Saying goodbye


Oddly enough, I wrote the following to a friend last night—before Sam’s funeral today.

I feel like I need a chance to say goodbye, and I want to support the rest of the family. I don’t expect it to be sad—Sam was too much fun for that. I expect it to be a joyful remembrance of what he gave to all of us, and I’m not going to the burial. I also want to represent my family to pay their respects, since my parents are out of town. My middle brother worked for Sam as well, and the youngest son was one of my brother’s best friends.

On my way to Hugo I did really well without crying—until I had to drive by the darkened Busy Bee with the white flowers on the front post as I came into town. I lost it for a few minutes there.

It took a while to realize it, but I think it’s the father-in-law thing that makes this the hardest. I never really had a father-in-law, because my husband’s dad was sick when we met, and he died about 3 months after we married. I never really got to know him. And since I dated Sam’s son for more than 3 years, marriage was just kind of assumed, and I had already adopted Sam as my “other” dad.

You’d have liked Sam and his no-nonsense attitude. He didn’t take crap from anyone. More than once, I heard him tell a rude customer that he couldn’t talk to his employees “like that” and that he “didn’t need the business that bad”! A man accused me of shortchanging him one night, and Sam asked me what happened, and I showed him what the man had given me, and what was in the drawer. Sam went back and told the man “she doesn’t lie to me. You didn’t give her a $20 and you know it. Now go on and get out of here!” I knew that was more than just a boss sticking up for an employee—that was a father sticking up for his daughter.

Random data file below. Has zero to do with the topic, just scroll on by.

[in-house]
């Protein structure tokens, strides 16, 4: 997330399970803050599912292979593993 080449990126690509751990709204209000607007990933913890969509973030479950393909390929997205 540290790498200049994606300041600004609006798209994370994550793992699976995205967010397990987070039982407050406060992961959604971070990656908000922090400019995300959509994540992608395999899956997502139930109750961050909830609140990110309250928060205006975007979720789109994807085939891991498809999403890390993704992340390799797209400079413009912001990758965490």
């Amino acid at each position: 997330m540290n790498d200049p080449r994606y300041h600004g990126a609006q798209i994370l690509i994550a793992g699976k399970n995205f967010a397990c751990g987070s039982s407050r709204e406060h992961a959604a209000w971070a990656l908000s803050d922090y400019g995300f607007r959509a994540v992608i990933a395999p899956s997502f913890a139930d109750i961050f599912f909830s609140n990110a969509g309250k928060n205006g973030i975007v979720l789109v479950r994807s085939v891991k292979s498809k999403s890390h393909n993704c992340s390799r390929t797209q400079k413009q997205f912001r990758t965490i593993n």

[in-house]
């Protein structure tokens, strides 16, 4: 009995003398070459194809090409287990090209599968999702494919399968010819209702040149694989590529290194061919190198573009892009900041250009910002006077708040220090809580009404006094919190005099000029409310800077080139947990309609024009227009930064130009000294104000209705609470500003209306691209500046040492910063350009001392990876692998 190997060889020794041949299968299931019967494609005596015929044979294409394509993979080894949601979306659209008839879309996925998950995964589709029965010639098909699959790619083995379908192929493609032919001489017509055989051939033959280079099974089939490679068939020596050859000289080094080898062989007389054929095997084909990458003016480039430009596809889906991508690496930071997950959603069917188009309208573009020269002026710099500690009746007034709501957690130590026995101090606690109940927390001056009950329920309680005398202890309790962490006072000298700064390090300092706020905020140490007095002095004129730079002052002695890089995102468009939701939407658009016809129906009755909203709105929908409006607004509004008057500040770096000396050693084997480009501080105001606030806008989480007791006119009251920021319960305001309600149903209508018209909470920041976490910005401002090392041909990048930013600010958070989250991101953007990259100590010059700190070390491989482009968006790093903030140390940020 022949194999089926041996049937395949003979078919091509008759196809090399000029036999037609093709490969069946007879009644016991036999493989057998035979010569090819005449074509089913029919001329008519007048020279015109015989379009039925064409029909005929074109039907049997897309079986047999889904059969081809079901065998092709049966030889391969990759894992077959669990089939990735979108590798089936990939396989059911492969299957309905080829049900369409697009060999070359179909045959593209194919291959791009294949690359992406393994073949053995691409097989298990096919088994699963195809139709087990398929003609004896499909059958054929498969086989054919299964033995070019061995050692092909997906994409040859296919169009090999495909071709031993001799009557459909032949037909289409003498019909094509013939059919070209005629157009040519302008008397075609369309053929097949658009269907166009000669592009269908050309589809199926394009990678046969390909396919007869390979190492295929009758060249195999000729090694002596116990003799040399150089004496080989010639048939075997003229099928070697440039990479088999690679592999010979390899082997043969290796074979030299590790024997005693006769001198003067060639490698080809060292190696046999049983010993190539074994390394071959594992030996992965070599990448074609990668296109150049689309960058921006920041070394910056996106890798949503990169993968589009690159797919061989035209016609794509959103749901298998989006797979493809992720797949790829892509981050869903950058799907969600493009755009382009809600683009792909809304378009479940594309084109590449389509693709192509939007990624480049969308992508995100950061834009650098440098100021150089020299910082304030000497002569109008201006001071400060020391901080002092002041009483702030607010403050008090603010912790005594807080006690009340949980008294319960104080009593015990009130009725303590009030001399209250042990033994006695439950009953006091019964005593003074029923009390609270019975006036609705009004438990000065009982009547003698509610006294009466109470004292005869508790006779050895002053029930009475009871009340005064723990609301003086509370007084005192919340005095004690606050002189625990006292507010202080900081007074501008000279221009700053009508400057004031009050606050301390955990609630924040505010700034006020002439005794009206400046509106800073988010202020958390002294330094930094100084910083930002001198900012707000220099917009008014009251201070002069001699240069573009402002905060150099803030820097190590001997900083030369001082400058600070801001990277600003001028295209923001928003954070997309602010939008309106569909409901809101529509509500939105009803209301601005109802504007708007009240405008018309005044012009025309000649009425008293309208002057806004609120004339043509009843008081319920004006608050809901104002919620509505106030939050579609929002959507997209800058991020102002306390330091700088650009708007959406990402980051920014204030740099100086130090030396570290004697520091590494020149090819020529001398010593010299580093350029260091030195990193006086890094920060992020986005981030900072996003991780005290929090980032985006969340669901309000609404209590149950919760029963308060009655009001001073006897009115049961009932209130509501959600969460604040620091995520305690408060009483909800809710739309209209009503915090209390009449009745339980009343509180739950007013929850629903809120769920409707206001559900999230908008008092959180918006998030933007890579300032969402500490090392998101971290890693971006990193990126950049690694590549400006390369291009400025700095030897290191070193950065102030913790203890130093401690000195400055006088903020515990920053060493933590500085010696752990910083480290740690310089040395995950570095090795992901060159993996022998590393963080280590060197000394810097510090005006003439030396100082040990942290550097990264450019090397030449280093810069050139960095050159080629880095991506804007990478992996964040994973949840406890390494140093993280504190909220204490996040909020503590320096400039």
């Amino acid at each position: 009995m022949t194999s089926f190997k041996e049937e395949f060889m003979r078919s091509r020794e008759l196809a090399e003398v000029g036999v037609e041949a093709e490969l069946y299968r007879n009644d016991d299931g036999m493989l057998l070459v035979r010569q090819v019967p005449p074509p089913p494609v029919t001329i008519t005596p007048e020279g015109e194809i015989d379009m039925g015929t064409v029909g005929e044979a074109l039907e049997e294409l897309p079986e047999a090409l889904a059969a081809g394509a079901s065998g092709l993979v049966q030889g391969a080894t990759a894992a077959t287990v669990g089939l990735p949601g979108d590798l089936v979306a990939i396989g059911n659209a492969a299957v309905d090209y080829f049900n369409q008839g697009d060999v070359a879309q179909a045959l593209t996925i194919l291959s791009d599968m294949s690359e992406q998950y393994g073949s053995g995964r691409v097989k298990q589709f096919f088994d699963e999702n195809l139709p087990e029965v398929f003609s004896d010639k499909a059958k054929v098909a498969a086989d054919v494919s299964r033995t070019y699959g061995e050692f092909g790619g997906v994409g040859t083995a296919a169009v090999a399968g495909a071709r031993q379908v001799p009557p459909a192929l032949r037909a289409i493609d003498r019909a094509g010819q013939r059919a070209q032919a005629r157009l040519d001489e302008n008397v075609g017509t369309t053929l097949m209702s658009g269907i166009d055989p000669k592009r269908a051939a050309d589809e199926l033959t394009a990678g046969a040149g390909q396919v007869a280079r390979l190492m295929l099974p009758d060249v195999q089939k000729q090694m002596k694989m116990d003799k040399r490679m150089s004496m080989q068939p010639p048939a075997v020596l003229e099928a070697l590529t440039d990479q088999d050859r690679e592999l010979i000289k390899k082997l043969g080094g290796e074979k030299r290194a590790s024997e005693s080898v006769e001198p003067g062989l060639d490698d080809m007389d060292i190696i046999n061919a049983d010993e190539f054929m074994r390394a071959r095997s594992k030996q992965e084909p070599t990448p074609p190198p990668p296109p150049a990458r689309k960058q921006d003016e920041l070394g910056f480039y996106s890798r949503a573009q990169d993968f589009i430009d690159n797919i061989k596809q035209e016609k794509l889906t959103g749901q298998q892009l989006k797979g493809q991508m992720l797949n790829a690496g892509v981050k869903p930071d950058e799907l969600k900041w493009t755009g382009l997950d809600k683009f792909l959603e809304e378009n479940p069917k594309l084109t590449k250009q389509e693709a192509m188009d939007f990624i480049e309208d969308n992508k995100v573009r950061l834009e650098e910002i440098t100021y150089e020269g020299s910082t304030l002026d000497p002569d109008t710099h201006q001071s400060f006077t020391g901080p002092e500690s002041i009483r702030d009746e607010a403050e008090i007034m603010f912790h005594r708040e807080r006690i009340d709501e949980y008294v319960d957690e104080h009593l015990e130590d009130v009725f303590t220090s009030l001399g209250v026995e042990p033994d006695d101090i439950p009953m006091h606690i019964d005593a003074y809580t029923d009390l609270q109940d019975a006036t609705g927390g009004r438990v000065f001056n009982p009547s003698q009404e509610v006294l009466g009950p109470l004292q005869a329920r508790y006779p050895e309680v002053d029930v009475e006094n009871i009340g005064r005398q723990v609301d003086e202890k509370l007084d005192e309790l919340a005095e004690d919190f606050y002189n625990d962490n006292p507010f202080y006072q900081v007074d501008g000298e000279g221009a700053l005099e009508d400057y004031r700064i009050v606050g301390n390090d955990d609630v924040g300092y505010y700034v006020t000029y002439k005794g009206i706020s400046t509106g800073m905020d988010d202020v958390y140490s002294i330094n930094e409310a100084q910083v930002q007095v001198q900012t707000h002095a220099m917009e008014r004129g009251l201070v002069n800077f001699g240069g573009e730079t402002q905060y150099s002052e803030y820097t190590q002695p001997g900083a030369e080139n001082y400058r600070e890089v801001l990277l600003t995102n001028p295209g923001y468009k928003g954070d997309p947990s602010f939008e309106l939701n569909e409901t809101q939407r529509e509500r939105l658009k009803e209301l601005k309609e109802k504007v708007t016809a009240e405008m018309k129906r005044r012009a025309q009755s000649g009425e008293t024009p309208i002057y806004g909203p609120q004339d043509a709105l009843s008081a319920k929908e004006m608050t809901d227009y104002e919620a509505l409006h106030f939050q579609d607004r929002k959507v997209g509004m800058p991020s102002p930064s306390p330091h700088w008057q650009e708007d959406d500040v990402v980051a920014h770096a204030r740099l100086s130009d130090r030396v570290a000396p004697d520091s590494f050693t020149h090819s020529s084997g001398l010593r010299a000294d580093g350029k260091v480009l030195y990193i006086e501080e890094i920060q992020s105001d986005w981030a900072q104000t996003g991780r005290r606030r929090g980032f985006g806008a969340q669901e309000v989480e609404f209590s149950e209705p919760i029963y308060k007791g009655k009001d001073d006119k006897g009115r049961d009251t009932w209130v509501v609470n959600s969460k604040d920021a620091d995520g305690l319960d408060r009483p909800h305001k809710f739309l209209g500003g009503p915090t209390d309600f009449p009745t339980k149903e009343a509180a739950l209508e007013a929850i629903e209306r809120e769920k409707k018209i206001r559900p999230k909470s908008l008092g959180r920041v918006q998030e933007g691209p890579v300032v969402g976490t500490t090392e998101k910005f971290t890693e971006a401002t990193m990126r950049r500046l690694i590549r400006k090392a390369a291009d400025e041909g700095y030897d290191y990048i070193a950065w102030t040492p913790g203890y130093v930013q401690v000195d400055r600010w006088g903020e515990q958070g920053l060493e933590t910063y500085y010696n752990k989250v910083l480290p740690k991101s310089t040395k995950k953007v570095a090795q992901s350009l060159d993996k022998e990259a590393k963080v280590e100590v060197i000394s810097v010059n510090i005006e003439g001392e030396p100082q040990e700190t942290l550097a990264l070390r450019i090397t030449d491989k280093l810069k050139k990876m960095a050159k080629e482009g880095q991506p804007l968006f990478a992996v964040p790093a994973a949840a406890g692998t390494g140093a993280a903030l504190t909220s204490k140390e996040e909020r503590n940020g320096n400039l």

Funny how some of the comments I made were almost prophetic. My status for a while yesterday was “Stacy is better, but not as good as Sam…” That was one of the things Richard said. When someone said they were sorry to hear that his dad had died, and remarked that she thought he’d been getting better, Richard’s reply was that he DID get better; he was completely healed now. I believe that’s true.

The pastor mentioned how Sam didn’t hesitate to correct someone publicly. If he thought someone needed to be straightened out, he did it then and there. Carol and Susan talked about lessons that they had learned from their dad.

It was difficult, and yet it made it easier. It was exactly as I predicted—all 4 of the kids told stories about Sam; most were new to those outside the family, but many were familiar to me, and in a way that was a comfort, because it meant I WAS family to Sam. it was hard not to laugh prematurely when they started one that I already knew the ending to.

I loved hearing the story again about Richard’s bike on the garage roof. I also remember the story about Sam pouring all the tea into one glass when Richard complained that Susan got a larger glass than he did. I remember Boyd telling stories of Sam jumping over the counter with his hot spatula to chasse a customer out of the store. And I remember, as Boyd mentioned, how Sam would always come up with the oddest bits of interesting information.

It was great to see them all again; to see their faces light up with recognition when they realized who I was. I would have loved to spend more time with them, but it’s not the time to intrude. I said goodbye; I made my peace. I will still smile when I remember him standing at the end of the counter looking out the window, and I will miss knowing that no matter where I am, he’s there. But I know where he is now, too.

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